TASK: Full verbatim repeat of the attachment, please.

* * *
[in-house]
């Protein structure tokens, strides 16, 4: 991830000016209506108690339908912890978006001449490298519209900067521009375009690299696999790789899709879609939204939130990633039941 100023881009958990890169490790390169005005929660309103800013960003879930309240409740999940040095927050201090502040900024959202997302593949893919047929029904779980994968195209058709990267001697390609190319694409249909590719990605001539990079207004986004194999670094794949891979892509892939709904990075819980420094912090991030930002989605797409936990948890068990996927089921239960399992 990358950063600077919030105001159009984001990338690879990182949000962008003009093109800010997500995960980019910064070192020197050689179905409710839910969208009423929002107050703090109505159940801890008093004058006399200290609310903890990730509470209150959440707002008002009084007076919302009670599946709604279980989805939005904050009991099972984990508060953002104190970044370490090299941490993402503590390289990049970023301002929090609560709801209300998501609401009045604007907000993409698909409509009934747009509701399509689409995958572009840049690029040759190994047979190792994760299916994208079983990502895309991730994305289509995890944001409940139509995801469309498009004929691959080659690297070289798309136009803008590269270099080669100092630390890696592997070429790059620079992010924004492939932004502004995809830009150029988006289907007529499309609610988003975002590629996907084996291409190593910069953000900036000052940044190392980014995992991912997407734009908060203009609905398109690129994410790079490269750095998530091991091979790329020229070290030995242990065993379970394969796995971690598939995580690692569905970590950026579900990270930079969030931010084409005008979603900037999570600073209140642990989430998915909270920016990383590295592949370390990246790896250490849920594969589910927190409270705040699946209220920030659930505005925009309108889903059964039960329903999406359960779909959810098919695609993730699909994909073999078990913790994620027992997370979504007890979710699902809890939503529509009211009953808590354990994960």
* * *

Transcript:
[in-house]
């Protein structure tokens, strides 16, 4: 991830000016209506108690339908912890978006001449490298519209900067521009375009690299696999790789899709879609939204939130990633039941 100023881009958990890169490790390169005005929660309103800013960003879930309240409740999940040095927050201090502040900024959202997302593949893919047929029904779980994968195209058709990267001697390609190319694409249909590719990605001539990079207004986004194999670094794949891979892509892939709904990075819980420094912090991030930002989605797409936990948890068990996927089921239960399992 990358950063600077919030105001159009984001990338690879990182949000962008003009093109800010997500995960980019910064070192020197050689179905409710839910969208009423929002107050703090109505159940801890008093004058006399200290609310903890990730509470209150959440707002008002009084007076919302009670599946709604279980989805939005904050009991099972984990508060953002104190970044370490090299941490993402503590390289990049970023301002929090609560709801209300998501609401009045604007907000993409698909409509009934747009509701399509689409995958572009840049690029040759190994047979190792994760299916994208079983990502895309991730994305289509995890944001409940139509995801469309498009004929691959080659690297070289798309136009803008590269270099080669100092630390890696592997070429790059620079992010924004492939932004502004995809830009150029988006289907007529499309609610988003975002590629996907084996291409190593910069953000900036000052940044190392980014995992991912997407734009908060203009609905398109690129994410790079490269750095998530091991091979790329020229070290030995242990065993379970394969796995971690598939995580690692569905970590950026579900990270930079969030931010084409005008979603900037999570600073209140642990989430998915909270920016990383590295592949370390990246790896250490849920594969589910927190409270705040699946209220920030659930505005925009309108889903059964039960329903999406359960779909959810098919695609993730699909994909073999078990913790994620027992997370979504007890979710699902809890939503529509009211009953808590354990994960």